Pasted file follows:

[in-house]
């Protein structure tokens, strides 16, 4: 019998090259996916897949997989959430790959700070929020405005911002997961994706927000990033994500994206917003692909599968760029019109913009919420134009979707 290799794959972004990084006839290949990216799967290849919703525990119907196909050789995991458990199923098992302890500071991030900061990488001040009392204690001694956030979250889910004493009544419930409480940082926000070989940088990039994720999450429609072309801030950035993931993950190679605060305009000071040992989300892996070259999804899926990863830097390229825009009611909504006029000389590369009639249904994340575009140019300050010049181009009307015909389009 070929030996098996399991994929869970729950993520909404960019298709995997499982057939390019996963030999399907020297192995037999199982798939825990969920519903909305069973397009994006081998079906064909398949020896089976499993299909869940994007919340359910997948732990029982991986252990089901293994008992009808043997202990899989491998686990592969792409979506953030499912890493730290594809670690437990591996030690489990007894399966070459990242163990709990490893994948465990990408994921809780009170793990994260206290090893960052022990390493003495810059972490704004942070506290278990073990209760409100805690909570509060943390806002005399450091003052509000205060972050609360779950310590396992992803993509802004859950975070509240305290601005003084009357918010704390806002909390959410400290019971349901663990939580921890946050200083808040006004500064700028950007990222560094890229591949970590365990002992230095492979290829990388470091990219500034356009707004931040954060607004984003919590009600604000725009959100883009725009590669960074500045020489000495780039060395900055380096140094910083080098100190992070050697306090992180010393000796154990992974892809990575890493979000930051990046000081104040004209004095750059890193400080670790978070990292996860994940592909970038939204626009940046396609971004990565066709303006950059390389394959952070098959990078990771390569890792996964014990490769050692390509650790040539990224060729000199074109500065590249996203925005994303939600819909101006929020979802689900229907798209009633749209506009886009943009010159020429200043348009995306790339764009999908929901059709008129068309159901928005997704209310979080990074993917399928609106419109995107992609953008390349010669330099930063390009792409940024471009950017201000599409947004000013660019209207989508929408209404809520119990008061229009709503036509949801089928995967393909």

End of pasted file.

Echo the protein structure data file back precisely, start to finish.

[in-house]
């Protein structure tokens, strides 16, 4: 019998090259996916897949997989959430790959700070929020405005911002997961994706927000990033994500994206917003692909599968760029019109913009919420134009979707 290799794959972004990084006839290949990216799967290849919703525990119907196909050789995991458990199923098992302890500071991030900061990488001040009392204690001694956030979250889910004493009544419930409480940082926000070989940088990039994720999450429609072309801030950035993931993950190679605060305009000071040992989300892996070259999804899926990863830097390229825009009611909504006029000389590369009639249904994340575009140019300050010049181009009307015909389009 070929030996098996399991994929869970729950993520909404960019298709995997499982057939390019996963030999399907020297192995037999199982798939825990969920519903909305069973397009994006081998079906064909398949020896089976499993299909869940994007919340359910997948732990029982991986252990089901293994008992009808043997202990899989491998686990592969792409979506953030499912890493730290594809670690437990591996030690489990007894399966070459990242163990709990490893994948465990990408994921809780009170793990994260206290090893960052022990390493003495810059972490704004942070506290278990073990209760409100805690909570509060943390806002005399450091003052509000205060972050609360779950310590396992992803993509802004859950975070509240305290601005003084009357918010704390806002909390959410400290019971349901663990939580921890946050200083808040006004500064700028950007990222560094890229591949970590365990002992230095492979290829990388470091990219500034356009707004931040954060607004984003919590009600604000725009959100883009725009590669960074500045020489000495780039060395900055380096140094910083080098100190992070050697306090992180010393000796154990992974892809990575890493979000930051990046000081104040004209004095750059890193400080670790978070990292996860994940592909970038939204626009940046396609971004990565066709303006950059390389394959952070098959990078990771390569890792996964014990490769050692390509650790040539990224060729000199074109500065590249996203925005994303939600819909101006929020979802689900229907798209009633749209506009886009943009010159020429200043348009995306790339764009999908929901059709008129068309159901928005997704209310979080990074993917399928609106419109995107992609953008390349010669330099930063390009792409940024471009950017201000599409947004000013660019209207989508929408209404809520119990008061229009709503036509949801089928995967393909």